“I tried not to think of the economy when I decided to quit. That wasn’t what kept me fighting. I loved fighting, and I loved that part of it, but it feels good to not have to do it anymore. It’s good to not have to do it for the money. I know I can make a living from my work. Sweden is a very good place to live. We have a lot of opportunities if you’re educated. It feels good to not have to do something you don’t want to do.”
About as far removed from fighting as a fighter can get, Troéng, now 34, is a research assistant at a Swedish university. Brain, not brawn, books, not hooks, for fun Troéng goes fishing and hiking, two pastimes that have little in common with punching people in the face. He prefers it this way, too.
“I don’t feel like I need to prove myself anymore,” he said. “If you feel that way as an athlete, it’s a bad thing – it’s very hard to achieve more. But, if you feel that way as a person, it’s very nice. You get relief from it. You don’t need to push yourself as much.
“It’s very satisfying to make the decision yourself and feel like you’re in control. You can control the fight, you can control the outcome of your fight, but you can’t control whether you’re able to fight on or not. If you had to quit because of injury, that would be a lot harder to accept. Or if you were cut by the UFC, that would be hard.
“If a fighter feels like they’ve got something more to give – they’re trying to go for the top – they should continue. But some people, you feel, aren’t there for the top. They’re there for the money. That’s sad, I think.”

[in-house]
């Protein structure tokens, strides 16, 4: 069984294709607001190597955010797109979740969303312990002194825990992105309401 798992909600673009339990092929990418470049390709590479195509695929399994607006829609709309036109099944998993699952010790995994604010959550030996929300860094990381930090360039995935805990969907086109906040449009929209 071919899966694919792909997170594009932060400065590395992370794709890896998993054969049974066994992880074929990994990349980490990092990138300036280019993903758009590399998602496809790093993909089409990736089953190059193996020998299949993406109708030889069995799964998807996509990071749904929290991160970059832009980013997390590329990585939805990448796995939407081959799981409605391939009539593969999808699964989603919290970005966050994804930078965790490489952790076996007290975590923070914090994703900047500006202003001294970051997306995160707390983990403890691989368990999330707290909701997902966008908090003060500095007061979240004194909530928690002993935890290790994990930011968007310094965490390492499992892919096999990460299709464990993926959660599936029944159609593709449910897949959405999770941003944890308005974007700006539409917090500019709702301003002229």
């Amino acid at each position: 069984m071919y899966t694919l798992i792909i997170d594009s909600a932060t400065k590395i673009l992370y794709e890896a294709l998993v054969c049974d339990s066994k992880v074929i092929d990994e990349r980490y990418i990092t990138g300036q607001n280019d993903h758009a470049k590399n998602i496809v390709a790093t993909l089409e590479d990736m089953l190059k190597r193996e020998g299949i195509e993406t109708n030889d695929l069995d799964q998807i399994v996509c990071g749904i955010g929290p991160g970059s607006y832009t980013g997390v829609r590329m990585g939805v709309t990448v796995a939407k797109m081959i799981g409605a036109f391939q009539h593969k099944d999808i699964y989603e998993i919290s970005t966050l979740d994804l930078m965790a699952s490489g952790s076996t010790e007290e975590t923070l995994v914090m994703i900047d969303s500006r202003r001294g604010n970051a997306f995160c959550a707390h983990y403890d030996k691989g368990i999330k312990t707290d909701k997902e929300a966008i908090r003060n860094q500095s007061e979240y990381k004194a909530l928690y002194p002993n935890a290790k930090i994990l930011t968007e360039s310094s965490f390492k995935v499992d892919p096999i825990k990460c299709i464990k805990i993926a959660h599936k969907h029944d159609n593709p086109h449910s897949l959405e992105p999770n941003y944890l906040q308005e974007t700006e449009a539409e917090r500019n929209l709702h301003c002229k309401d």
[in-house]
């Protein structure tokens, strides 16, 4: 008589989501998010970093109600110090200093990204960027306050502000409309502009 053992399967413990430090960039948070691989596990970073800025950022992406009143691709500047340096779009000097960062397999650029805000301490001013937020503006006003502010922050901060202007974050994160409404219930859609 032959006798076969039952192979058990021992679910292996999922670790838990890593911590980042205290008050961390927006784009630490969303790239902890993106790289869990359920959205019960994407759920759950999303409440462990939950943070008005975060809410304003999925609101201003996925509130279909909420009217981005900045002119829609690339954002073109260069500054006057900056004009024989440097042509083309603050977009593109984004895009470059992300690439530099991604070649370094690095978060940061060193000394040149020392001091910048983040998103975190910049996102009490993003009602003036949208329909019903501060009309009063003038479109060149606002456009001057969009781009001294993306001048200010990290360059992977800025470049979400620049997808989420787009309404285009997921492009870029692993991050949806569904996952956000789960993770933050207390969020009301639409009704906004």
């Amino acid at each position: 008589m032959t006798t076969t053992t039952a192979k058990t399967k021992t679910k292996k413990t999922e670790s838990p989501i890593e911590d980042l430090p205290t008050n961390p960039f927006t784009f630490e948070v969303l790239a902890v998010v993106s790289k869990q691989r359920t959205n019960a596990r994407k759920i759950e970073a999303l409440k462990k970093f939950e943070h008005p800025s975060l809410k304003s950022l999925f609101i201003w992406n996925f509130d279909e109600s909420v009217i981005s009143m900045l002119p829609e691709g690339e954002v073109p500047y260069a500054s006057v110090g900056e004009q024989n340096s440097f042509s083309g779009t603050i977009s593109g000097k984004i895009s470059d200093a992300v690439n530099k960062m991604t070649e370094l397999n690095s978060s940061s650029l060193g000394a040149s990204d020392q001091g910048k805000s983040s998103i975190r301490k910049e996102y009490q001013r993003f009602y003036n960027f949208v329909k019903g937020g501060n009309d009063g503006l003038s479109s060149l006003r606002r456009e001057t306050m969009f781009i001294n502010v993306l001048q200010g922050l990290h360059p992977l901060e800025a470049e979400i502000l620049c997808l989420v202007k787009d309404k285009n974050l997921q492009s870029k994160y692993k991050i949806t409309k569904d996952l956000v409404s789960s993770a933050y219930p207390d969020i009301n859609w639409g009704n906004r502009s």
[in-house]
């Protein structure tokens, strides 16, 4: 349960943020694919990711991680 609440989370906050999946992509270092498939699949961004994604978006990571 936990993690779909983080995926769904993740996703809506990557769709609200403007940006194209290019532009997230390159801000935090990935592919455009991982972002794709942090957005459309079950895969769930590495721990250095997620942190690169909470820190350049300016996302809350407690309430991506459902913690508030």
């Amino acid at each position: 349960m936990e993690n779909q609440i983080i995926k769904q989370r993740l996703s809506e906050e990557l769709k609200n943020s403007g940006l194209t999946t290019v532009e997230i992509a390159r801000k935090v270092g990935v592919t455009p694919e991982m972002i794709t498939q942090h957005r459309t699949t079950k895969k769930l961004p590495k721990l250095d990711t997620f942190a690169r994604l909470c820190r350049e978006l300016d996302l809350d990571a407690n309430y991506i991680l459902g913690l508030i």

Sad though it is, most fighters understand why many of their peers fight on too long. It’s the temptation they themselves strive to avoid, but one they know is strong enough to seduce those of a weaker disposition. Fighting is the thing they do better than anything else, after all. The thing that pays. To give up that is to eradicate a part of you that shines brighter and shouts louder than any other.
“I see retirement from MMA the same way I see an army general coming back from war and going about their daily chores around the house,” said Chris Haseman, an Australian MMA pioneer who fought between 1996 and 2012, eventually retiring at the age of 42 following a 28-second knockout defeat in Japan. “You grow addicted to the adrenaline and competition of mixed martial arts, and when somebody tells you that you are no longer able to grab that hit from somewhere, it can be incredibly hard. Washing the dishes or shopping for food doesn’t quite cut it.
“That’s why I will never criticise fighters who decide to come out of retirement for ‘one last fight’ or any of those guys currently competing past their prime. I can understand why they do it. On some level, it even makes sense. These men know nothing but fighting and for them it would be incredibly difficult to suddenly just stop and throw it all away. Many of them need fighting in their lives to function on a daily basis. They would be lost without it.”
These men are sons, brothers, husbands, fathers and friends, roles which emerge and develop throughout life, but never do they feel more alive, more enriched, more valued and more relevant than when identified as a fighter. Wanderlei Silva and Chael Sonnen, both 40 and battle-softened, the pages of their story dog-eared, headline Madison Square Garden in June for this reason. Icons like Anderson Silva and Fedor Emelianenko, 41 and 40 respectively, fight on and dilute their legacy for this reason. And it’s for this reason any mention of the R-word in fight sports will be greeted by a sigh, a roll of the eyes and a large dose of scepticism on the part of those who have heard it all before and now view it only as a precursor to the inevitable C-word: Comeback.
One thing saying it, Anthony and Patrick, another thing sticking to it.